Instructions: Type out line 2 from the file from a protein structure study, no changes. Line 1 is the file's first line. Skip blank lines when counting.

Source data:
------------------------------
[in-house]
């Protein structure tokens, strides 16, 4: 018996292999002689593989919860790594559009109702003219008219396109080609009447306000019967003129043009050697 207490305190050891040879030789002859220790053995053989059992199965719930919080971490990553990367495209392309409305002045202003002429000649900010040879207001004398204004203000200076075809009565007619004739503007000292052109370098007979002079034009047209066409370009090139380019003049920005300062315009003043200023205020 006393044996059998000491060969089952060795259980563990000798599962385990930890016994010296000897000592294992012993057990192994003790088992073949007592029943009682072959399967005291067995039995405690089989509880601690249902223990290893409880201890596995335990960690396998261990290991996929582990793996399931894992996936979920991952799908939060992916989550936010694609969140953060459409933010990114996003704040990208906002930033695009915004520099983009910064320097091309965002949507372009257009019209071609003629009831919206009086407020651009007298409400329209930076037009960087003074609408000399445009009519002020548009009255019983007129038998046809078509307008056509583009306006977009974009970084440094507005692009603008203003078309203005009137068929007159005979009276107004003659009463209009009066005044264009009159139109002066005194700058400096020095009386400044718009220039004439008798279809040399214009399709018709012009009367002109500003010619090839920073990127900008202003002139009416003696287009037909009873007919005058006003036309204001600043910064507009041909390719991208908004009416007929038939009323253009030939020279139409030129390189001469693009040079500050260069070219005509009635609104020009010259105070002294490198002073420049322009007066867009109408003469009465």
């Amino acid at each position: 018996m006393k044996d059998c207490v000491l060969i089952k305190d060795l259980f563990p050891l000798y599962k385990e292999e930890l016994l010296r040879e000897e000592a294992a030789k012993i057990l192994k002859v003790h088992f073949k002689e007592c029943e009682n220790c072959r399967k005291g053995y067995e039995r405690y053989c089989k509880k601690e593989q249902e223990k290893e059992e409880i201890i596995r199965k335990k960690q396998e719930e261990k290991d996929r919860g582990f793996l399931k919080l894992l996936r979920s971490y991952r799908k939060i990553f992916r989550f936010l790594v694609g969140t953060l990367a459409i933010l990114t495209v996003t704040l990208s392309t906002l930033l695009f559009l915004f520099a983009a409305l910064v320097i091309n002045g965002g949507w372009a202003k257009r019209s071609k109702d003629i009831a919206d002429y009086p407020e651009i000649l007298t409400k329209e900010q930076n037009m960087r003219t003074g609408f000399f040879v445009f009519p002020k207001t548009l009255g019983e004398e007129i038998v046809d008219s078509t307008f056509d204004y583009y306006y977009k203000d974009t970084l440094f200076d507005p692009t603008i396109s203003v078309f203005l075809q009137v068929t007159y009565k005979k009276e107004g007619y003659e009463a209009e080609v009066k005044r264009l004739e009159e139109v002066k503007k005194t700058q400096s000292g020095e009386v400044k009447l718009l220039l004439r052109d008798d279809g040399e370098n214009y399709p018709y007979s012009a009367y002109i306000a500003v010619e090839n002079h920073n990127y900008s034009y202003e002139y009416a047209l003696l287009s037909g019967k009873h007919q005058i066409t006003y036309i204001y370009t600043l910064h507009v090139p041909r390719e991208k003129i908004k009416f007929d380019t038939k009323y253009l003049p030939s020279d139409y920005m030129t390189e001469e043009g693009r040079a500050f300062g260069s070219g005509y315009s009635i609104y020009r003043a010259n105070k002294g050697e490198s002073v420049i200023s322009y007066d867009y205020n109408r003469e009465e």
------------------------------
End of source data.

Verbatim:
């Protein structure tokens, strides 16, 4: 018996292999002689593989919860790594559009109702003219008219396109080609009447306000019967003129043009050697 207490305190050891040879030789002859220790053995053989059992199965719930919080971490990553990367495209392309409305002045202003002429000649900010040879207001004398204004203000200076075809009565007619004739503007000292052109370098007979002079034009047209066409370009090139380019003049920005300062315009003043200023205020 006393044996059998000491060969089952060795259980563990000798599962385990930890016994010296000897000592294992012993057990192994003790088992073949007592029943009682072959399967005291067995039995405690089989509880601690249902223990290893409880201890596995335990960690396998261990290991996929582990793996399931894992996936979920991952799908939060992916989550936010694609969140953060459409933010990114996003704040990208906002930033695009915004520099983009910064320097091309965002949507372009257009019209071609003629009831919206009086407020651009007298409400329209930076037009960087003074609408000399445009009519002020548009009255019983007129038998046809078509307008056509583009306006977009974009970084440094507005692009603008203003078309203005009137068929007159005979009276107004003659009463209009009066005044264009009159139109002066005194700058400096020095009386400044718009220039004439008798279809040399214009399709018709012009009367002109500003010619090839920073990127900008202003002139009416003696287009037909009873007919005058006003036309204001600043910064507009041909390719991208908004009416007929038939009323253009030939020279139409030129390189001469693009040079500050260069070219005509009635609104020009010259105070002294490198002073420049322009007066867009109408003469009465």